Sunday 8.2.2015 New York Times Digest

1. Protecting the Untamed Seas

“The waters farther than 200 nautical miles from shore are generally outside of national jurisdiction and largely beyond government control. More than 40 percent of the planet’s surface is covered by water that belongs to everyone and no one, and is relatively lawless and unregulated.”

2. Training Officers to Shoot First, and He Will Answer Questions Later

“When police officers shoot people under questionable circumstances, Dr. Lewinski is often there to defend their actions. Among the most influential voices on the subject, he has testified in or consulted in nearly 200 cases over the last decade or so and has helped justify countless shootings around the country.”

3. Dry Days Bring Ferocious Start to Fire Season

“Between 2005 and 2014, the average number of fires that burned more than 100,000 acres — known as ‘megafires’ — increased to 9.8 per year, up from fewer than one a year before 1995…. One reason, ecologists and historians say, is the well-established link between big fires and the steady loss of moisture in forests from higher temperatures brought on by climate change.”

4. Enter Sound Man: An Insider’s Look at Baseball’s Walk-Up Music

“Song choices range from merengue to Macklemore. Matt Harvey consulted with a music editor to create his own Frank Sinatra-infused clip; on the Yankees, Alex Rodriguez used ‘Don’t Stop Believin” by Journey earlier this season. Some players change their song every two years; others change it every other homestand.”

5. A Company Copes With Backlash Against the Raise That Roared

“Any plan that has the potential, as Mr. Price has put it, to ‘set the world on fire,’ is bound to make some people squirm.”

6. Stolen Consumer Data Is a Smaller Problem Than It Seems

“Enormous numbers like these can make it feel as if we’re living through an epidemic of data breaches, in which no one’s bank account or credit card is safe. But the actual effect on consumers is quite different from what the headlines suggest. Only a tiny number of people exposed by leaks end up paying any costs, and for the rare victims who do, the average cost has actually been falling steadily.”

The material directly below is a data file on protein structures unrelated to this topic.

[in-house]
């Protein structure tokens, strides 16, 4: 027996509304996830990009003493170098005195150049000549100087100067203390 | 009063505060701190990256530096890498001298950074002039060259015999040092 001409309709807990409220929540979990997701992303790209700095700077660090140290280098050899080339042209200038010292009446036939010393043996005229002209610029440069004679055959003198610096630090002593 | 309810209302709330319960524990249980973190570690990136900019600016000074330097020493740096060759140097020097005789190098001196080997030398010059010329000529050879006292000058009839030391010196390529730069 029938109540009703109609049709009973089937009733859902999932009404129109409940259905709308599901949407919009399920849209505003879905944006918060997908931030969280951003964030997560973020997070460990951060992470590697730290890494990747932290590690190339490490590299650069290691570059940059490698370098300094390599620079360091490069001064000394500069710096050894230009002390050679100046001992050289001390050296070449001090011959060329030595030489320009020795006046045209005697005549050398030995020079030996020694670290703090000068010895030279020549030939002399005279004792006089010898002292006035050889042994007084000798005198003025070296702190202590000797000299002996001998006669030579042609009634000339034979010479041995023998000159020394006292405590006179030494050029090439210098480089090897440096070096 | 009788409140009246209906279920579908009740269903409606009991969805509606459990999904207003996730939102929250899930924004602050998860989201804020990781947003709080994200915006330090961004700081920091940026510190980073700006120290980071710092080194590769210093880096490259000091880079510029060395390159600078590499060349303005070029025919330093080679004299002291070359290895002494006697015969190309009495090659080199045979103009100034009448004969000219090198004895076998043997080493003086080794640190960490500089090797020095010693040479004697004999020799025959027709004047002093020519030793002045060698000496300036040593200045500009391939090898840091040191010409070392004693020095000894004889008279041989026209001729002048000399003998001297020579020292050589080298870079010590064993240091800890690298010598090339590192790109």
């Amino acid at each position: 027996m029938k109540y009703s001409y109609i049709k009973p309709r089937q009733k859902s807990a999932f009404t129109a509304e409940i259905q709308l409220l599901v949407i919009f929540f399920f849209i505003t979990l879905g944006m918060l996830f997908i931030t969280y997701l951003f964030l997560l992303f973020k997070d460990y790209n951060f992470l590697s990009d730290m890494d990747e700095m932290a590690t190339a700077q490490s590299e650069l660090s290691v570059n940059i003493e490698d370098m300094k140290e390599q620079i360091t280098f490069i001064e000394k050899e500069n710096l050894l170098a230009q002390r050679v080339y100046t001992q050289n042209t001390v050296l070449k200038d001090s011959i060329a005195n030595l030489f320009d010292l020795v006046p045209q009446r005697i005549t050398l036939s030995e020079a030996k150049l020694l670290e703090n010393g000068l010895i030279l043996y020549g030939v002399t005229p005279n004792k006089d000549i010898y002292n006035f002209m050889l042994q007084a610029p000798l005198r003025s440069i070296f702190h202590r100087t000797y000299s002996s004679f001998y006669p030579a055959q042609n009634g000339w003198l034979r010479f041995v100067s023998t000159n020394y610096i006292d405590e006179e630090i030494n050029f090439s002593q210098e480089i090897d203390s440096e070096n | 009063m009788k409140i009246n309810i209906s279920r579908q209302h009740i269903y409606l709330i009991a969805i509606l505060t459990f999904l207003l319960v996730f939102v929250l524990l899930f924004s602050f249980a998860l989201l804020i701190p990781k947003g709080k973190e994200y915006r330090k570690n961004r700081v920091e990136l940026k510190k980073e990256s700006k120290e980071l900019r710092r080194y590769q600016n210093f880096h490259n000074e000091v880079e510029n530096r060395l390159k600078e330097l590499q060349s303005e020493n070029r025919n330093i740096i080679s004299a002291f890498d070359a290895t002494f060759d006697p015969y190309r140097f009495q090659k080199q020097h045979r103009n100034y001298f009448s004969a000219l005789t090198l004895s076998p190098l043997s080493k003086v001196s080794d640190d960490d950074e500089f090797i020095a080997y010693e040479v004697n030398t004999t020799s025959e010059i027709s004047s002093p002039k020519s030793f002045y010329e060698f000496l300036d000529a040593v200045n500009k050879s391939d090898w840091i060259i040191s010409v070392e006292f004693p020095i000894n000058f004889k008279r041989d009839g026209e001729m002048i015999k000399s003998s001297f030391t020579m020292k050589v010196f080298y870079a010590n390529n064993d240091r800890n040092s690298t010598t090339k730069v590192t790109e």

7. Converse Treads Carefully in Updating Well-Worn Chuck Taylor Brand

“Converse sells more than 270,000 pairs of Chuck Taylors a day, 365 days a year.”

8. Download: Vahé Alaverdian

“I have been living off the land for the last 21 years. That is, I haven’t purchased any meat, poultry or fish. I archery hunt big game, fly fish for salmon and trout, and the falcons hunt all the fowl. Nothing goes to waste. I even tan the hides to make falconry equipment. If every human being had to kill and clean whatever they ate, waste management globally would be totally different. It’s not like buying a package of chicken thighs. If you have killed that animal, you look at it and you think, I owe that animal respect that I’ve taken its life.”

9. We’re Making Life Too Hard for Millennials

“They are faced with a slow economy, high unemployment, stagnant wages and student loans that constrict their ability both to maintain a reasonable lifestyle and to save for the future.”

10. Open the Music Industry’s Black Box

“Perhaps the biggest problem artists face today is that lack of transparency.”

11. Facing Death With a Shrug in Two Versions of The Killers

“The prose is terse and at times incantatory; the situation — a man known as the Swede anticipates without emotion the inevitable punishment for his unknown crime — is existential. Having occupied a near-empty diner to fulfill their contract on the Swede, two hit men for an unmentioned Chicago gang lord are scary, yet absurd, agents of death. ‘What’s the idea?’ the counterman demands. ‘There isn’t any idea,’ is the laconic response.”

12. My Dinner With Longevity Expert Dan Buettner (No Kale Required)

“This trim, tanned, 55-year-old guru of the golden years was geared up to show me that living a long time was not about subsisting on a thin gruel of, well, gruel.”